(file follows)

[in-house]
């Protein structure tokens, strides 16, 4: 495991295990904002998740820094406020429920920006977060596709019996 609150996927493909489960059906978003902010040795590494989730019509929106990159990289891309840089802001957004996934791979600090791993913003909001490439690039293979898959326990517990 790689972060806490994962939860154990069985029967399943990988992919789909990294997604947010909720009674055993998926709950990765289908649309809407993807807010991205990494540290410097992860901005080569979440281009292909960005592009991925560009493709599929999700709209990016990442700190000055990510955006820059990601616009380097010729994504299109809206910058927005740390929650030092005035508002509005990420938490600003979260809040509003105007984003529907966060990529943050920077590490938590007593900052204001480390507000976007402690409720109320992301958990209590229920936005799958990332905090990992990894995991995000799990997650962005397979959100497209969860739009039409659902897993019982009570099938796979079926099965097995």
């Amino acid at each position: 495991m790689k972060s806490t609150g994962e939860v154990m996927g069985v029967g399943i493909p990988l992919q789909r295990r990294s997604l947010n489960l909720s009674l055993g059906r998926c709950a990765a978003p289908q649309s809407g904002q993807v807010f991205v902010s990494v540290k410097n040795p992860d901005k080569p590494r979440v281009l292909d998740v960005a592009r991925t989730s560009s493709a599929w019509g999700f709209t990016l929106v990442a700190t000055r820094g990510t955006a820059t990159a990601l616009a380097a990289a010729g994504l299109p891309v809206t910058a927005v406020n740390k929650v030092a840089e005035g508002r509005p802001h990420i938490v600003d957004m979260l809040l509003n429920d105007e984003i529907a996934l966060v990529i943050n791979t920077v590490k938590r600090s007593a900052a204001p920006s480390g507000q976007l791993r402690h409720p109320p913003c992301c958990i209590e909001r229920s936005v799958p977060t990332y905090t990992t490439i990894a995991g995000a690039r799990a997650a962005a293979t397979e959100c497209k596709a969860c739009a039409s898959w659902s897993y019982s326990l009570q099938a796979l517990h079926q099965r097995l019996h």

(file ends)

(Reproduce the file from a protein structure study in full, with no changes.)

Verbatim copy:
[in-house]
């Protein structure tokens, strides 16, 4: 495991295990904002998740820094406020429920920006977060596709019996 609150996927493909489960059906978003902010040795590494989730019509929106990159990289891309840089802001957004996934791979600090791993913003909001490439690039293979898959326990517990 790689972060806490994962939860154990069985029967399943990988992919789909990294997604947010909720009674055993998926709950990765289908649309809407993807807010991205990494540290410097992860901005080569979440281009292909960005592009991925560009493709599929999700709209990016990442700190000055990510955006820059990601616009380097010729994504299109809206910058927005740390929650030092005035508002509005990420938490600003979260809040509003105007984003529907966060990529943050920077590490938590007593900052204001480390507000976007402690409720109320992301958990209590229920936005799958990332905090990992990894995991995000799990997650962005397979959100497209969860739009039409659902897993019982009570099938796979079926099965097995």
């Amino acid at each position: 495991m790689k972060s806490t609150g994962e939860v154990m996927g069985v029967g399943i493909p990988l992919q789909r295990r990294s997604l947010n489960l909720s009674l055993g059906r998926c709950a990765a978003p289908q649309s809407g904002q993807v807010f991205v902010s990494v540290k410097n040795p992860d901005k080569p590494r979440v281009l292909d998740v960005a592009r991925t989730s560009s493709a599929w019509g999700f709209t990016l929106v990442a700190t000055r820094g990510t955006a820059t990159a990601l616009a380097a990289a010729g994504l299109p891309v809206t910058a927005v406020n740390k929650v030092a840089e005035g508002r509005p802001h990420i938490v600003d957004m979260l809040l509003n429920d105007e984003i529907a996934l966060v990529i943050n791979t920077v590490k938590r600090s007593a900052a204001p920006s480390g507000q976007l791993r402690h409720p109320p913003c992301c958990i209590e909001r229920s936005v799958p977060t990332y905090t990992t490439i990894a995991g995000a690039r799990a997650a962005a293979t397979e959100c497209k596709a969860c739009a039409s898959w659902s897993y019982s326990l009570q099938a796979l517990h079926q099965r097995l019996h």